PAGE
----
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Computer and art-making lab lands in Crosstown

Lab attendant Lauren Cain shows off the software at Crosstown Arts' digital lab.

If you walk through the door of 430 N. Cleveland, past work boots, hard hats and blueprints for Crosstown Concourse, you will find a back room filled with screens. Crosstown Arts’ digital lab is a computer lab open to the public until it relocates into the Concourse building next spring.
 
“It’s like a shared studio,” said Lauren Cain, digital lab and gallery attendant.
 
In addition to being open to creatives of any background and skill level, the lab holds workshops including t-shirt design for middle school students and a photography class for adults taught by Amurica’s Jamie Harmon. Teaching artist and playwright Jazmin Miller uses the space to expose her theatre students from Story Booth’s after-school program to the process of making a play from headshots, to set design to writing.
 
“For people who wouldn’t normally use the digital lab, like kids at a local middle school who have never been to a space like this, the idea is to have them alongside working professionals to get exposure and know the possibilities,” said Miller.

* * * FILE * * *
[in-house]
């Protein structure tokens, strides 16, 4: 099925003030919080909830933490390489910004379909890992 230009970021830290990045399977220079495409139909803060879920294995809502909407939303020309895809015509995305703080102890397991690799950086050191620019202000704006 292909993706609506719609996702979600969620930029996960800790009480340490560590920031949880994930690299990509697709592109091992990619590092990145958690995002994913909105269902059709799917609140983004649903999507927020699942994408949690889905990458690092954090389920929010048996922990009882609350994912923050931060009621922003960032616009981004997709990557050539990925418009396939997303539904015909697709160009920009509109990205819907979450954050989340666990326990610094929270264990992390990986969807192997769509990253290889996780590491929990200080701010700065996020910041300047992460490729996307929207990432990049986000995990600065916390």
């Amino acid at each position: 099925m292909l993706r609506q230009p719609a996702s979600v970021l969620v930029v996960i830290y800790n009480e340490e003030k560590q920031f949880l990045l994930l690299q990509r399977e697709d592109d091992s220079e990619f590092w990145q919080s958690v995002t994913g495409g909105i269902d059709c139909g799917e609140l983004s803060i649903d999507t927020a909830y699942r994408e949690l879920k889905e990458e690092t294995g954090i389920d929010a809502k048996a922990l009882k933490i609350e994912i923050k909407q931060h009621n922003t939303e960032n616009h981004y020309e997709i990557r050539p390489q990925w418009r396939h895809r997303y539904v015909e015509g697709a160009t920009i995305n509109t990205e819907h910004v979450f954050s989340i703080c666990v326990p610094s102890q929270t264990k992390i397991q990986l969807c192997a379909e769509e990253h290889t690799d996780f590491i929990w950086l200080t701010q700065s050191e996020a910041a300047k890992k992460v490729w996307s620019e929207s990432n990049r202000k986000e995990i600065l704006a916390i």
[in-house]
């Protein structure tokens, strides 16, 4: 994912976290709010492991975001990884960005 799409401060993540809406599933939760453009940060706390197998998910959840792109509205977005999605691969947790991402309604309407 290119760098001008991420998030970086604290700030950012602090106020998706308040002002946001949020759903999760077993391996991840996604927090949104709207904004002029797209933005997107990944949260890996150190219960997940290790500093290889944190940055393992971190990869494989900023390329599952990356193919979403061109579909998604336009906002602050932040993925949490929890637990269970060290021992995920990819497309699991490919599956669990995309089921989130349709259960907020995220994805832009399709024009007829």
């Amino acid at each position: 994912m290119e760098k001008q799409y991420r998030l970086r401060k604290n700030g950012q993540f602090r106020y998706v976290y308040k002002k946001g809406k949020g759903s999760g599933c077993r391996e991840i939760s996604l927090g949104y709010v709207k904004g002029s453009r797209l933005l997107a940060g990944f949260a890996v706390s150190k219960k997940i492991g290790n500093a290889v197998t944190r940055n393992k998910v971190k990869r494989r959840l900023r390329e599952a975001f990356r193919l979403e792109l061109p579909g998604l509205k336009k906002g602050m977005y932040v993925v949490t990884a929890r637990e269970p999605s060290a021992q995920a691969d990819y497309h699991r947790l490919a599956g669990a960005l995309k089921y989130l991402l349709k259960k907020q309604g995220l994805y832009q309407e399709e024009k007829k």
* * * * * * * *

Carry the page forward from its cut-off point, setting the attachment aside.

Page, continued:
The lab, still in its nascent form, contains six MacBooks with the full Adobe Creative Suite as well as Avid Pro Tools, the industry standard for recording software. Each station also includes midi controllers and a scarlet audio interface, a boon for musicians who wish to record and edit music.
 
“Our mission it to support the creative community in Memphis,” said Justin Thompson, Crosstown Arts’ video producer. “This is another resource for artists, musicians, and writers of all levels to use.”
 
When it moves to Crosstown Concourse, the digital lab will double in size and join a woodworking shop, editing booths and other creative spaces to form an expansive space full of resources for the creative community. There, artists can have access to these spaces as well as the Crosstown Arts galleries for a small fee. Crosstown Arts will continue its relationship with area schools and continue to hold an expanded calendar of workshops.
 
“It’s an environment where people can do focused work surrounded by other creative individuals and feed off the energy of people who are there doing different kinds of work but have the same goal of creating,” Cain added.
 

Read more articles by J. Dylan Sandifer.

J. Dylan Sandifer is a freelance writer. A Memphian since matriculating at Rhodes College in 2008, she has also been a contributor for the Choose901 blog. 
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